What Should You Exclude From Your LinkedIn Profile?

Social media offers limitless opportunities to help you network and propel your career. However, there are limits you should place on what to include in your LinkedIn profile. Here are some things you should definitely consider excluding:

A Perplexing Photograph

LinkedIn is not the place to be mysterious when it comes to your profile photo. Not using a picture makes you less likely to be viewed, according to A photo of someone or something other than you (e.g., spouse, baby, pet, graphic) is mystifying, and sends the message that you’re not ready to network. Think of a house for sale with no pictures—it wouldn’t garner much interest, would it? Your photo should show you at your professional best. Avoid the bait-and-switch effect of a “glamour” shot or “younger you,” which sends the message that you’re deceptive. Interviewers expect you to look just the way you are.

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Just as an effective resume doesn’t list everything you’ve ever done, LinkedIn doesn’t either. Don’t include the first job you had at a fast food restaurant, especially if it was a long time ago and is irrelevant to your current career. That’s too much information (TMI). Conversely, a profile that’s chock-full of your past (relevant) job experiences really doesn’t do much good if there are no descriptions to accompany them, or too little information (TLI). Take the time to write at least a few lines under each position, focusing on results, not simply tasks.

Text Talk

Abbreviations and acronyms, such as OMG, LOL, and “u” in place of “you,” should be avoided. If you’re working in or seeking a professional or conservative role, keep your language professional so you’re sending the right message. After all, you’re not texting a friend. Use correct language and thoughts, as suggests. LinkedIn really isn’t the place for LOL-worthy stories.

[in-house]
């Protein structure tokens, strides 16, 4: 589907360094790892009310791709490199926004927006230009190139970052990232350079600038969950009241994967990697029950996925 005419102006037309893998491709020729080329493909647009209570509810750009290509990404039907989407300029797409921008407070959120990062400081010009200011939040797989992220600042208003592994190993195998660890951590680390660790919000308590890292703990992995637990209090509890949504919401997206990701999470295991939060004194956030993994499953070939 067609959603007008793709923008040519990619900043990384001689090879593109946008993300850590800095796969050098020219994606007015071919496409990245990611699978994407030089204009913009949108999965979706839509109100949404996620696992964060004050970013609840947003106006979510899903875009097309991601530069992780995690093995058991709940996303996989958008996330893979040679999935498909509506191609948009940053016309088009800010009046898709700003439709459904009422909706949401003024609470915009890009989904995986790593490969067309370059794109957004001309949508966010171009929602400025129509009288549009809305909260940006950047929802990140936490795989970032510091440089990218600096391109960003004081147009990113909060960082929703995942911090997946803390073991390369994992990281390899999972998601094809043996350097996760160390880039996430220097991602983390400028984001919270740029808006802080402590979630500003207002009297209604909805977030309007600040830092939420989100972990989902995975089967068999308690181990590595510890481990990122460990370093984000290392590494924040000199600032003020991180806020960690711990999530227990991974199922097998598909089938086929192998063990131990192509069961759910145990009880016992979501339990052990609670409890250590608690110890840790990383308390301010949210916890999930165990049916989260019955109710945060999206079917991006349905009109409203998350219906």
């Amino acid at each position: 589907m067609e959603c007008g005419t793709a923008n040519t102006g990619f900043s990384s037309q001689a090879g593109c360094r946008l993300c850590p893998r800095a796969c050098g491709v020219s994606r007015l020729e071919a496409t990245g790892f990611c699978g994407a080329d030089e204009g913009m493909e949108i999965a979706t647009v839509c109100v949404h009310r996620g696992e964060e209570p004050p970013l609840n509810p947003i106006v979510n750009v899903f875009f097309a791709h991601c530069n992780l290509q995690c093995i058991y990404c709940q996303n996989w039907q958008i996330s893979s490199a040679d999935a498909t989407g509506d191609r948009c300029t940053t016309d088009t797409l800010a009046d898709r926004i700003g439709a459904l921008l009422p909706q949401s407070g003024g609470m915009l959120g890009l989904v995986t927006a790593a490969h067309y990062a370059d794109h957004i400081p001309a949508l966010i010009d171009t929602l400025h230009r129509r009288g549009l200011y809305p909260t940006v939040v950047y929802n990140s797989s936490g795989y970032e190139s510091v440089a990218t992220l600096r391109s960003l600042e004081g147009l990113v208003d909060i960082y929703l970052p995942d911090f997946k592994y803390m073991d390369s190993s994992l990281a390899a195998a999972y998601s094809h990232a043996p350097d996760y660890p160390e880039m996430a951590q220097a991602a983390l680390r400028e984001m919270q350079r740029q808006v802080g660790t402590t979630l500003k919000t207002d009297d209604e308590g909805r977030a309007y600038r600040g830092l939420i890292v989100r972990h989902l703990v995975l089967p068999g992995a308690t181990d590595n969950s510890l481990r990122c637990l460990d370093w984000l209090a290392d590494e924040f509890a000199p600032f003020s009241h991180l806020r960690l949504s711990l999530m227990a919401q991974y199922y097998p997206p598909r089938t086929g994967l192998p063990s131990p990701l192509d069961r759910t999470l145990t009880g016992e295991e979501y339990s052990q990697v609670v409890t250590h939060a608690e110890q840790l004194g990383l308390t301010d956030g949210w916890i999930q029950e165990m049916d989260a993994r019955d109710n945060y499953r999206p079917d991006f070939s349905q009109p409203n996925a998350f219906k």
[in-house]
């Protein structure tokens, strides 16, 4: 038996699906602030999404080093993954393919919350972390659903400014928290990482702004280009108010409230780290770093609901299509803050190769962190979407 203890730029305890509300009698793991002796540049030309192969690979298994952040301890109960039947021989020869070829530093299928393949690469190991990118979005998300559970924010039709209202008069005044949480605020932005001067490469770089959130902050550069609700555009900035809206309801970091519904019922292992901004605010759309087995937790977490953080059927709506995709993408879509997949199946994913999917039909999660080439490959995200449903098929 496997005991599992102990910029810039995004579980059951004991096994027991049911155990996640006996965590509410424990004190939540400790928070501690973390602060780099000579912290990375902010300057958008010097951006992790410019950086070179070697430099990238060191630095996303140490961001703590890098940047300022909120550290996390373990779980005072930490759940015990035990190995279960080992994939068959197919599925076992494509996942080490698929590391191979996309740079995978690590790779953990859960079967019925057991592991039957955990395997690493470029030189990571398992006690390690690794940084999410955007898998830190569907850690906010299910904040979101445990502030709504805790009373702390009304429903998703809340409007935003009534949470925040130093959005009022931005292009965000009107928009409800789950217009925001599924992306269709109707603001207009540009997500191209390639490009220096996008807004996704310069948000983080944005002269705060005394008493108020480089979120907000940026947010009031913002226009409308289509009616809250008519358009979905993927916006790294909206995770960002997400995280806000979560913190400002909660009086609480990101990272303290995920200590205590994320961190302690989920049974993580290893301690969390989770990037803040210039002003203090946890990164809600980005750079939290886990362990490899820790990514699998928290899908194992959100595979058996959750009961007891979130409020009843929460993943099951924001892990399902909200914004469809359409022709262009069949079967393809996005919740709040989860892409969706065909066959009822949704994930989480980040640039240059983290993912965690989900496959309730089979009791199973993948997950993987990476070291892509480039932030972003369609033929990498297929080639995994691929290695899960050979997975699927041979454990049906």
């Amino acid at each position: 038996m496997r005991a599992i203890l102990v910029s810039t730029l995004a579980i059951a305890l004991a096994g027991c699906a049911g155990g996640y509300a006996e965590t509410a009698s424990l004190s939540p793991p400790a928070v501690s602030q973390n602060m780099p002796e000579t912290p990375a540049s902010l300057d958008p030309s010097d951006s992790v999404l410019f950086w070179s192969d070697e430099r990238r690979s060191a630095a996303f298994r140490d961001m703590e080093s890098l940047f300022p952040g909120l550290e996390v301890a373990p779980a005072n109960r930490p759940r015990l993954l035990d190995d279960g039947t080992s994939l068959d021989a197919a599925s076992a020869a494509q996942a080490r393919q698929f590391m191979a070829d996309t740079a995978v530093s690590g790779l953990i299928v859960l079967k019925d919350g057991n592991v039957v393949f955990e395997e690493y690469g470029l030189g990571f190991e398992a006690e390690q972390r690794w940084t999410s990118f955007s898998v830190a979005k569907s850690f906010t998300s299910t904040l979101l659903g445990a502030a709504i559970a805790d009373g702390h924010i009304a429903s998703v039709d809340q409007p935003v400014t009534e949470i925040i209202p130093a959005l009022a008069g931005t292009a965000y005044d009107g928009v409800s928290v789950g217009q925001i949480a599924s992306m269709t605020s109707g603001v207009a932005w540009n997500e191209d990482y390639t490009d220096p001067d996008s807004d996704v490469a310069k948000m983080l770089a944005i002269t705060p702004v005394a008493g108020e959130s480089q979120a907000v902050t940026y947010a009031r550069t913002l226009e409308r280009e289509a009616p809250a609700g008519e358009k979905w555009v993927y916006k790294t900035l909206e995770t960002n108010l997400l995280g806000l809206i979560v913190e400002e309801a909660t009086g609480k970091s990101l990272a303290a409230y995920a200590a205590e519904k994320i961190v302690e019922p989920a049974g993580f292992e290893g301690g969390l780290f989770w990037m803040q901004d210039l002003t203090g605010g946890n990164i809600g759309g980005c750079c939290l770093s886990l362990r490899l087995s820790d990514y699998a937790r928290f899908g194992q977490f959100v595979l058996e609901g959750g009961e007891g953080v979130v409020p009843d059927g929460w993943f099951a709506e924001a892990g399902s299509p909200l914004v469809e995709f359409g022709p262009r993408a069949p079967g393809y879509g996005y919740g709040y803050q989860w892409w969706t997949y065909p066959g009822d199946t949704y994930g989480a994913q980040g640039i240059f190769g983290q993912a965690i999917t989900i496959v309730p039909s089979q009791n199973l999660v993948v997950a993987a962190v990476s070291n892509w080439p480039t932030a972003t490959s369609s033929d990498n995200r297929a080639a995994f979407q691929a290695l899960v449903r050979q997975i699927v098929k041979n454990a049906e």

Inapt Interests, So-So Skills

Your favorite sports, animals, colors, etc. don’t belong in your LinkedIn profile, unless they’re part of your job as, say, an athlete, veterinarian, interior designer, etc. The same is true for skills that are irrelevant or obvious, like Internet searching. Almost everyone can do that. Keep your profile focused and full of relevant information and experiences. Even if you love your side projects or quirky interests, you should save them for Facebook, a more appropriate place to share with your connections. Don’t put anything out there that might cost you a job or offend people.

Name Add-Ons

The name field is for your name only. Not a nickname you’ve earned, even in business, like John Doe Money Maker. Neither is it for proudly highlighting your number of connections, like Jane Doe 2000 Connections and Counting. In addition to not looking professional, you’ll be ruining it for businesses that use LinkedIn to synchronize data with their email system. You might get an email to “John Doe Money Maker,” because the data is corrupted, which also violates LinkedIn’s terms of service.

Top Secrets

Let’s say you’re working on a project at an accounting firm or other client-serving business. A confidentiality agreement would prohibit you from disclosing information about the client or details of your role. Any undisclosed projects at a company, such as a new product launch, should not be publicized through social media—it could mean losing your job. Be careful not to leak this type of information on LinkedIn.

‘Little’ Lies and Fluffy Stuff

Two big LinkedIn no-no’s are saying you worked for a company you didn’t work for or listing someone you know as a connection when they really aren’t. As with your resume, always be forthcoming about your experience and involvement. Steer clear of perceived fraudulent information. Fluffing up your achievements and contacts at a company can be easily disproven by a “connection” who doesn’t know you, or who knows what you actually did at the company. So keep it real.